Why Dogs Dig and What You Can Do
What to Do If Your Dog Digs continued...
Wild relatives of dogs and feral dogs often bury or hide surplus food and bones so that they can retrieve and enjoy them later. Not only do they dig to bury their own things, they also dig to retrieve other dogs’ hidden goodies when they discover them. The best way to eliminate this type of digging is to refrain from giving your dog treats, food or chew bones that she will not finish immediately. Alternatively, you can build your dog a digging pit and encourage her to bury items there, instead of in your favorite flower bed. This is particularly great solution if your dog seems to prefer digging in sandy dirt.
If your dog starts chewing something but doesn’t consume it completely, remove it before she has the opportunity to bury it. If your dog reacts aggressively when you take something away from her, immediately seek help from a qualified professional. Please see our article, Finding Professional Help, for information about locating a Certified Applied Animal Behaviorist (CAAB) or a Diplomate of the American College of Veterinary Behavior (Dip ACVB) in your area. If you can’t find a behaviorist in your area, you can hire a Certified Professional Dog Trainer (CPDT) instead-but be sure to determine whether she or he has professional training and extensive experience in successfully working with possessive aggression. This kind of expertise isn’t required for CPDT certification.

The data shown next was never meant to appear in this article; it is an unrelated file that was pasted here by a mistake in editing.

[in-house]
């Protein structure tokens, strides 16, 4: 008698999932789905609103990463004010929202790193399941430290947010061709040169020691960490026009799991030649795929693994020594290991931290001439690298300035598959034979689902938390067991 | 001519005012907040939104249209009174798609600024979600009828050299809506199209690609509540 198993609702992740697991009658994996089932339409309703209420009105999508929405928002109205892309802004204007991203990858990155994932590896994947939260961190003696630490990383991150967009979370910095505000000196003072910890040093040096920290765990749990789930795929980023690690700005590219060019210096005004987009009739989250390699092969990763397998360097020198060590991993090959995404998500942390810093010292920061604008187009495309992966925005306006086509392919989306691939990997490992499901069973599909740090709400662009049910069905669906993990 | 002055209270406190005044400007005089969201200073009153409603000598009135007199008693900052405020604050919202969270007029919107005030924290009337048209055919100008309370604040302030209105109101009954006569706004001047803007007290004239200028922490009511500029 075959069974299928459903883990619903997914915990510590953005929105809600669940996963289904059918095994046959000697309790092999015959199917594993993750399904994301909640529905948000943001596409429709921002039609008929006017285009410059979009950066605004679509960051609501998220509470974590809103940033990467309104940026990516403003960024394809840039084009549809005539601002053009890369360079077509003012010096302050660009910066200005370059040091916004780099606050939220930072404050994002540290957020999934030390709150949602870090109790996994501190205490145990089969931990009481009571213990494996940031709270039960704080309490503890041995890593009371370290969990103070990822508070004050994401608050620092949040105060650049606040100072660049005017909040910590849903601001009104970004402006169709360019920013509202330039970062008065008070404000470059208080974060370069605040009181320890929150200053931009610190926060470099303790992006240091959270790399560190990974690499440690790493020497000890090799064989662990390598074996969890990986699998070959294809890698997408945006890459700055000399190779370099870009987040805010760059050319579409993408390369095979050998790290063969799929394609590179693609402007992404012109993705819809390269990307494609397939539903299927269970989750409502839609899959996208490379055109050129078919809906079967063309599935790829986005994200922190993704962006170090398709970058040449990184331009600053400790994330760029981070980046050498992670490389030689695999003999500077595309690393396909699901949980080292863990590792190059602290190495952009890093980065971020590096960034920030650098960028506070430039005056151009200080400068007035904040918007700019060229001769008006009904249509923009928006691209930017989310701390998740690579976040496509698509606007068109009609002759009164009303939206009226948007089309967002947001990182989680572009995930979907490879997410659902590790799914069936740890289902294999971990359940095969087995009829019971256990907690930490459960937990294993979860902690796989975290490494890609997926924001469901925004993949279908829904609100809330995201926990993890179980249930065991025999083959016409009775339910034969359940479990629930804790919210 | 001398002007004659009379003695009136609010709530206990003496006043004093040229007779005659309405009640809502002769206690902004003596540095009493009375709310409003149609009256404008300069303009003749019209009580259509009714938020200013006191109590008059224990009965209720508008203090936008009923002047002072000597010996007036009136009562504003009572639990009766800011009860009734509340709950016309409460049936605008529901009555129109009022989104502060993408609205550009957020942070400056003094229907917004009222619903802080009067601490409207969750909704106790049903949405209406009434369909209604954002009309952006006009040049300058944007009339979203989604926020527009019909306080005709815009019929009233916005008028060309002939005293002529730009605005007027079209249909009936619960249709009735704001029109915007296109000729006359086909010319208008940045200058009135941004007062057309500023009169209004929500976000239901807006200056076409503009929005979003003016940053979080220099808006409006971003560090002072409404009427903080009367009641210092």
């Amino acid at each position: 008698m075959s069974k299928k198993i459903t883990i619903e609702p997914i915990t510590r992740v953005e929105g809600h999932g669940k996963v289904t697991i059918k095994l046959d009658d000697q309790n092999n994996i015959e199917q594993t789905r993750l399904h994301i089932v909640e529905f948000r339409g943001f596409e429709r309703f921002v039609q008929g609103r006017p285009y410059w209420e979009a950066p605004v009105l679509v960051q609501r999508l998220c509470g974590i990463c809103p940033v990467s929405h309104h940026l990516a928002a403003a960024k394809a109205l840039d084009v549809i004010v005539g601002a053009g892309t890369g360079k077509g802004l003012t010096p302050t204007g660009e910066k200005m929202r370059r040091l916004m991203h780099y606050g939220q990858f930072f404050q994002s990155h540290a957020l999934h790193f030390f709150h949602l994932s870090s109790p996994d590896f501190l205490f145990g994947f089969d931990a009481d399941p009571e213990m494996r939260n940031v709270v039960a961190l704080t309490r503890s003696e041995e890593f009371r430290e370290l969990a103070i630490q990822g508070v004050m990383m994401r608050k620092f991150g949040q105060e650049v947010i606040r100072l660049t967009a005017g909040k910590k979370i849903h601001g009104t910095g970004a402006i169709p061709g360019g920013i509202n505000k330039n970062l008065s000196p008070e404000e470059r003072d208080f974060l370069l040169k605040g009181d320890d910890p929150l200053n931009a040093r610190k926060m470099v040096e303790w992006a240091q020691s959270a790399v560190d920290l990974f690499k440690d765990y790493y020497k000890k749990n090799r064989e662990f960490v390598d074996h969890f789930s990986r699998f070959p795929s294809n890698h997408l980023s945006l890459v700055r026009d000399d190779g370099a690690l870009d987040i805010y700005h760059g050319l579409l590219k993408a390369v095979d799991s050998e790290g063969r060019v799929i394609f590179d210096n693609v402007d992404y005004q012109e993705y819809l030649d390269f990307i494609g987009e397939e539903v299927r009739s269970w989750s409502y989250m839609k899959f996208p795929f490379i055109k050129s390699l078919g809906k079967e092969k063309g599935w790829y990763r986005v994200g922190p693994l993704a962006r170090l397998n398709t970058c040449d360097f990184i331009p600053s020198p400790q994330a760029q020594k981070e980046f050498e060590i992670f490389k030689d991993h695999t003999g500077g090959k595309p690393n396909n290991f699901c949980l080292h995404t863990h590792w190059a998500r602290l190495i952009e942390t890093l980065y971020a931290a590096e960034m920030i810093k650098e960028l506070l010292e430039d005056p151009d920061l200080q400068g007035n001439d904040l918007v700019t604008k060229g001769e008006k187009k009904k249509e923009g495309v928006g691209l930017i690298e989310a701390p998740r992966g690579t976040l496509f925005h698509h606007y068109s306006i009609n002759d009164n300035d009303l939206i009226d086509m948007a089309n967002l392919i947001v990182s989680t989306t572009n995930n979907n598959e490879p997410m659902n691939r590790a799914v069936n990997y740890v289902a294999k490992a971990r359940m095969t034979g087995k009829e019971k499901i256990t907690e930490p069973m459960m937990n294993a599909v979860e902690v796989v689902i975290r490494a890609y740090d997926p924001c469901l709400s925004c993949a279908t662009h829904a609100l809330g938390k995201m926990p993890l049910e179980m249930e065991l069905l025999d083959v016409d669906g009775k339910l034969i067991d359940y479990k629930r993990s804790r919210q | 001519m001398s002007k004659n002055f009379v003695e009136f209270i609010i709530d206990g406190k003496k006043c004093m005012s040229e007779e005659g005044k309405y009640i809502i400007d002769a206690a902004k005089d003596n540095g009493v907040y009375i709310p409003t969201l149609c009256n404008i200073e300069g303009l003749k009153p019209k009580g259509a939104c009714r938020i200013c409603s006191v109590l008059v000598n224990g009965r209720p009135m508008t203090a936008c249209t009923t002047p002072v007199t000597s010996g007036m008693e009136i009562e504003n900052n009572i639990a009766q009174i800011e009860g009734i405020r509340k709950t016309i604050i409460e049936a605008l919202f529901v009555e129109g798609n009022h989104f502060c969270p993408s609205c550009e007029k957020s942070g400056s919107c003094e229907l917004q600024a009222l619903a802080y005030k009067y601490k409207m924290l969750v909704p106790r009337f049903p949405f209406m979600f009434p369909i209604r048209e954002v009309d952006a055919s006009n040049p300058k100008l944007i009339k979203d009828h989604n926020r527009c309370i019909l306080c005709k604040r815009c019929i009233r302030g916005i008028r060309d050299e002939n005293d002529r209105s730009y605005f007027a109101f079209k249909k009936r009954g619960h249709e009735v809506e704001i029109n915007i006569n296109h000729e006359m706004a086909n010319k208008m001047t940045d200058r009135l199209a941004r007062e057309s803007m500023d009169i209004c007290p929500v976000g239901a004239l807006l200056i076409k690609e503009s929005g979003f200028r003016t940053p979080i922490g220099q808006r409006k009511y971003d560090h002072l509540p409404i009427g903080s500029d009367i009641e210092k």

If Your Dog Digs to Hunt Small Animals
Most dogs love to chase small, fast-moving furry creatures, even if they never actually try to catch them. If your dog digs to pursue small animals like moles, chipmunks and ground squirrels, you can set live traps and humanely remove those animals from your property. Be forewarned: punishing your dog for this type of digging isn’t likely to work, because the act of hunting is naturally highly rewarding to most dogs, regardless of whether or not it results in unpleasant consequences.
What NOT to Do
- Do not take your dog to an area where she previously dug a hole and scold, spank or punish her after-the-fact. Your dog can't connect punishment with something she did hours or even minutes ago. Delayed punishment won’t succeed in stopping your dog from digging later-but you could frighten and upset her unnecessarily.
- Do not fill one of your dog’s holes with water and hold her head under the water for any length of time. This outdated and inhumane procedure won’t solve your digging problems, and it could cause other, worse behavior problems.